Like Sherlock Holmes’ dog that did not bark, the most striking aspect of this hearing was the lack of any consideration for the burden of paying for these new systems, of the opportunity costs, of the morality of nuclear weapons, the humanitarian consequences of using these weapons, or the environmental impact of their production and deployment.
Rather than follow Biden’s lead, King’s hearings (and most defense hearings) continue a profoundly undemocratic process. A process that believes that nuclear policy is so complex that “only those with special knowledge of weapons capability and strategic thinking should have the power to make policy for all of us in the interests of national security,” writes policy expert Kennette Benedict.
“But if that is the case,” she adds, “then this special class of people is being given sole responsibility for deciding whether or not to kill millions and destroy vast areas of the planet by firing nuclear weapons — without any participation by the people who paid for the weapons with their taxes or by those who voted for the leaders who give the final orders.”
Compounding this myopia, King lead a group of senators on a trip this past weekend to the U.S. Strategic Command in Nebraska and the ICBM base at Minot Air Force Base in North Dakota. They got a heavy dose of pro-weapons arguments. Still, King claims that he’s “not fully convinced” on the need for a new ICBM.
The independent senator from Maine should convene a new hearing, better yet, a series of hearings to fundamentally examine the basis and consequences of a nuclear policy forged in the fearful days of the Cold War — as Miller proudly said, “U.S. nuclear policy is virtually unchanged since the Kennedy years.” But this time include all the Americans impacted by nuclear policy. Congress should follow Biden’s lead and help craft policies “not to meet yesterday’s challenges, but today’s and tomorrow’s.”
“There’s no longer a bright line between foreign and domestic policy,” says Biden. “Every action we take in our conduct abroad, we must take with American working families in mind.” It is time for Congress to get on board.
Joseph Cirincione is a national security analyst and author with over 35 years of experience working these issues in Washington, D.C. He is the author or editor of seven books, including Nuclear Nightmares: Securing the World before It Is Too Late and Bomb Scare: The History and Future of Nuclear Weapons. He served previously as president of Ploughshares Fund, a global security foundation, vice president for national security at the Center for American Progress and director for nonproliferation at the Carnegie Endowment for International Peace, among other positions. He worked for over nine years on the professional staff of the Armed Services Committee and the Government Operations Committee in the U.S. House of Representatives. He is adjunct faculty at the Georgetown University School of Foreign Service and a member of the Council on Foreign Relations. He appears frequently on television, radio and in the media and is the author of over eight hundred articles and reports on defense and national security. He tweets @Cirincione.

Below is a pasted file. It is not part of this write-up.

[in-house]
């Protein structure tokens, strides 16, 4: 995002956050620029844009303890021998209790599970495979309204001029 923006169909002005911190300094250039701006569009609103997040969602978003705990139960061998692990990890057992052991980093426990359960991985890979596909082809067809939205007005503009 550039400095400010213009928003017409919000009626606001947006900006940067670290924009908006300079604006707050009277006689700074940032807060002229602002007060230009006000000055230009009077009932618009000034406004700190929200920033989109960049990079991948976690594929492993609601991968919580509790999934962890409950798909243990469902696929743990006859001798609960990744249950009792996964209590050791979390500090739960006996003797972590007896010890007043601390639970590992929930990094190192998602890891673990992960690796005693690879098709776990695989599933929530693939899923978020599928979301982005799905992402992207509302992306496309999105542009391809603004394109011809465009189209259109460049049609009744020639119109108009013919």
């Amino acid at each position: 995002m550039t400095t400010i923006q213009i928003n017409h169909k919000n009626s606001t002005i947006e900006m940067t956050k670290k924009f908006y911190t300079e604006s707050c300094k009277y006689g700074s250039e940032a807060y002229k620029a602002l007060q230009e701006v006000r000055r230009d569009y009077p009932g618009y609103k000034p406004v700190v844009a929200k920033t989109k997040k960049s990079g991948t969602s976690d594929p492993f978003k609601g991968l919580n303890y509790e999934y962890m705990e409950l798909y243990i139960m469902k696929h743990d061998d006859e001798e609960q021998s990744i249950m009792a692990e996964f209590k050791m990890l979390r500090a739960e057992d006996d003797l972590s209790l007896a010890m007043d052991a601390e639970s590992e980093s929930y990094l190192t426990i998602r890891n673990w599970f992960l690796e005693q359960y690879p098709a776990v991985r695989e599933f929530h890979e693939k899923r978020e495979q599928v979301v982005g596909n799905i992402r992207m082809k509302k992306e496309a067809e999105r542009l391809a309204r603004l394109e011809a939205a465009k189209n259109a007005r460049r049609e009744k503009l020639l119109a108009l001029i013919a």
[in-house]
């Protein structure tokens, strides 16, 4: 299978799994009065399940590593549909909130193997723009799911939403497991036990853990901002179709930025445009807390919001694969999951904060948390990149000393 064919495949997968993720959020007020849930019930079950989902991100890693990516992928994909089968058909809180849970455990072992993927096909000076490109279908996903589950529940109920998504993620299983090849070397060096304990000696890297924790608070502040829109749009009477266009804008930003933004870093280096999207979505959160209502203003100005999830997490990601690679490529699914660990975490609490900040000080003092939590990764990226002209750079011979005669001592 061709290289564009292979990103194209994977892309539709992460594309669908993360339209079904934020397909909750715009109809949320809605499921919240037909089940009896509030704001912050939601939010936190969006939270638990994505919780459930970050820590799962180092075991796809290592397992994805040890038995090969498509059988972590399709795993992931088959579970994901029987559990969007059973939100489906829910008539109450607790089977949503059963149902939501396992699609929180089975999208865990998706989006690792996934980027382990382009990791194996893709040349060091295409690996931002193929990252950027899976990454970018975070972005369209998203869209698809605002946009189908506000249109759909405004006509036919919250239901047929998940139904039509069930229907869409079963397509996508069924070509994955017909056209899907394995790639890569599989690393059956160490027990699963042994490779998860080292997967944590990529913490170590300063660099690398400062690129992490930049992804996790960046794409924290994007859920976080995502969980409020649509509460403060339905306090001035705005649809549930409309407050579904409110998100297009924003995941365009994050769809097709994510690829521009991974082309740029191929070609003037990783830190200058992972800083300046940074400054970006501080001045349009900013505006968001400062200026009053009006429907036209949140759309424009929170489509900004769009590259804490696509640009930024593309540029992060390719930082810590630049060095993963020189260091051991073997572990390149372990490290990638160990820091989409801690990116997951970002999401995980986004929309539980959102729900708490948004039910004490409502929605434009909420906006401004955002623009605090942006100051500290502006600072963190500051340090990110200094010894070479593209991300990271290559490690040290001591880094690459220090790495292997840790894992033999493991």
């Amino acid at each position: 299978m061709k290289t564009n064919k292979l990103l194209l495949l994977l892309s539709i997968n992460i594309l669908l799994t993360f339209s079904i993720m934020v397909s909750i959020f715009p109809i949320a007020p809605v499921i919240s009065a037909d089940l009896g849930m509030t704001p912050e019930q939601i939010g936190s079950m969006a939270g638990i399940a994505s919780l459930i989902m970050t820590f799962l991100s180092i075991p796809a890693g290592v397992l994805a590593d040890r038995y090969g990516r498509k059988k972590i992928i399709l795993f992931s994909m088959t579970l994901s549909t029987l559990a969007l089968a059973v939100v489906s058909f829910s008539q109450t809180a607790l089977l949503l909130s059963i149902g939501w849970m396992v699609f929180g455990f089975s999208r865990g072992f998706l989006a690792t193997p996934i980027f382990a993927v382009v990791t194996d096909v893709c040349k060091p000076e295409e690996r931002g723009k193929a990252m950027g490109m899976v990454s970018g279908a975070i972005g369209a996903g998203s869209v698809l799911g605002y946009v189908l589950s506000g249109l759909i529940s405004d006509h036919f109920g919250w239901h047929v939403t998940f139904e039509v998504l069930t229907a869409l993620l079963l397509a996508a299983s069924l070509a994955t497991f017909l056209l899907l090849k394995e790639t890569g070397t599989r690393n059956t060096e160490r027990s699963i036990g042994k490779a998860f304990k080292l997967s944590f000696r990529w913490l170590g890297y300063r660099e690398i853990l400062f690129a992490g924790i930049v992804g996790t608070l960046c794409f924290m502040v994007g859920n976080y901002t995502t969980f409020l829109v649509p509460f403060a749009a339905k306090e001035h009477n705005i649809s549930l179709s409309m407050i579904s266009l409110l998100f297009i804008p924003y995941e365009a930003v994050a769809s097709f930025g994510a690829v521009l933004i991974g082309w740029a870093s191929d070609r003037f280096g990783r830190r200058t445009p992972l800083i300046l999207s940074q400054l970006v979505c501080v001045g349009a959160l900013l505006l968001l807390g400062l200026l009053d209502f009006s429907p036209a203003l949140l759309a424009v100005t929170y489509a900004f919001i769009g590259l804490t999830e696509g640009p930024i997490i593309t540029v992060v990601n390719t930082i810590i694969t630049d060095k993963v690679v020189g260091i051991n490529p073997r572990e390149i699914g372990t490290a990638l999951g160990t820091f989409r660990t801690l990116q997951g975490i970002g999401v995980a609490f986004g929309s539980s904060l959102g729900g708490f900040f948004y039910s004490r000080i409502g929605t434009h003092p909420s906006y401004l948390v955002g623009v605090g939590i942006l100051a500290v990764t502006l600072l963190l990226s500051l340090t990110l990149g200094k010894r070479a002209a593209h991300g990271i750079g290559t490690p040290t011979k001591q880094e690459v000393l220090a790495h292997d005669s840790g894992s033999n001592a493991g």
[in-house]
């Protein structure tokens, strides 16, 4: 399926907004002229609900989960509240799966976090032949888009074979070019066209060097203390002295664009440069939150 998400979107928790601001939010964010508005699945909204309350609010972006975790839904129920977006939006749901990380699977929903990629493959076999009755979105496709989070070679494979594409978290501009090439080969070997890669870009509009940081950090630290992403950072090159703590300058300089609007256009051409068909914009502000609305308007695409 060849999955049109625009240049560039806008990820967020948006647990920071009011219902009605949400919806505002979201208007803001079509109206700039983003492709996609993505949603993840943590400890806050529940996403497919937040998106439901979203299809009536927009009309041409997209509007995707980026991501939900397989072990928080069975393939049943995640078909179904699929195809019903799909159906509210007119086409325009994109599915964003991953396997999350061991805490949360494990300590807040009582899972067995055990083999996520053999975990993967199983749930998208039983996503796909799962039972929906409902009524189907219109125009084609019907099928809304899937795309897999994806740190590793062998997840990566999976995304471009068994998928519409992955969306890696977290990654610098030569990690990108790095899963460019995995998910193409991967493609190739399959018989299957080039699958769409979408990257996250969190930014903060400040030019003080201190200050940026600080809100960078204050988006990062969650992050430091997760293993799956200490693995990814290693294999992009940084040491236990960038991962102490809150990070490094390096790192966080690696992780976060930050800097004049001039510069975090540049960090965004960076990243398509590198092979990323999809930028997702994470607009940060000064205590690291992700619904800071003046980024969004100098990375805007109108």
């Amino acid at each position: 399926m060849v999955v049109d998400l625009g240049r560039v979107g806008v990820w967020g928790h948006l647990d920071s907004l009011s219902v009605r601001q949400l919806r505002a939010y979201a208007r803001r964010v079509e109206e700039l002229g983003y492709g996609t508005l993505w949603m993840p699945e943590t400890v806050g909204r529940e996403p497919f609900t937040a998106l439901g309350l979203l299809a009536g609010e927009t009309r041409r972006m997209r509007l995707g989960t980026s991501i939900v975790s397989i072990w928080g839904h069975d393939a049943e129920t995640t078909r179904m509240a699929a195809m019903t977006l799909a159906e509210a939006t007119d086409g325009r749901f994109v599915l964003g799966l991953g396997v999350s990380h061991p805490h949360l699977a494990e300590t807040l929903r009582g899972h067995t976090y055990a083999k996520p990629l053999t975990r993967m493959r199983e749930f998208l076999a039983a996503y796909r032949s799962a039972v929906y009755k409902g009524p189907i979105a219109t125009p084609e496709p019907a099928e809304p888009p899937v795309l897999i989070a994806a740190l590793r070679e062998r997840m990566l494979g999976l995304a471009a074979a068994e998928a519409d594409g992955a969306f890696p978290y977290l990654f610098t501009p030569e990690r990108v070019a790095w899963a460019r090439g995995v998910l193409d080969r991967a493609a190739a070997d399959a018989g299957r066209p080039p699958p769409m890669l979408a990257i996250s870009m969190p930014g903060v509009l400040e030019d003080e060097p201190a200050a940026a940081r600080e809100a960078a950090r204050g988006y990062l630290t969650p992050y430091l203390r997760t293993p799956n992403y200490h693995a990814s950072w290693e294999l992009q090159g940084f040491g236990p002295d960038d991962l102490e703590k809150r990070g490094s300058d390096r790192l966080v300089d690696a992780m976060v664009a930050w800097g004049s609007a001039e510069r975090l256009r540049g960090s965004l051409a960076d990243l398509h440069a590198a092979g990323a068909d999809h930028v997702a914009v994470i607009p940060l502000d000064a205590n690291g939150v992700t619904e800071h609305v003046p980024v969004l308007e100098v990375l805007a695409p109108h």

Secretary of the Air Force Heather Wilson testifies on the proposal to establish a United States Space Force during a Senate Armed Services Committee hearing in Washington, D.C., April 11, 2019. (U.S. Air Force Photo by Staff Sgt. Rusty Frank)
DOHA, QATAR — In remarks Sunday at the 21st Doha Forum in Qatar, Russian foreign minister Sergey Lavrov seemed to revel in what is becoming a groundswell of international frustration with the United States over its policies in Israel. Despite Russia’s own near-isolated status after its 2022 invasion of Ukraine, Lavrov glibly characterized the U.S. as on the wrong side of history, the leader of the dying world order, and the purveyor of its own brand of “cancel culture.”
“I think everybody understands that this (Gaza war) did not happen in a vacuum that there were decades of unfulfilled promises that the Palestinians would get their own state,” and years of political and security hostilities that exploded on Oct. 7, he charged. “This is about the cancel culture, whatever you don’t like about events that led to the current situation you cancel. Everything that came before February 2022, including the bloody coup (in Ukraine) and the unconstitutional change of power … all this was canceled. The only thing that remains is that Russia invaded Ukraine.”
Lavrov, beamed in from Russia to the international audience in Doha, went fairly unchallenged, though his interviewer James Bays, diplomatic editor at Al Jazeera, attempted to corner him on accusations stemming from Russia’s own bloody record in Chechnya in the 1990s and and 2000s and its ongoing military campaign in Syria, which Lavrov noted was at the “behest” of the Syrian government.
On the issue of the failed ceasefire vote at the UN Security Council, of which Russia is a permanent veto member, Lavrov said, “we strongly condemn the terrorist attack against Israel. At the same time we do not think it is acceptable to use this (terrorist) event for collective punishment of millions of Palestinian people.” Did he condemn the United States for vetoing the ceasefire measure? “It’s up to the regional countries and the other countries of the world to judge,” he declared.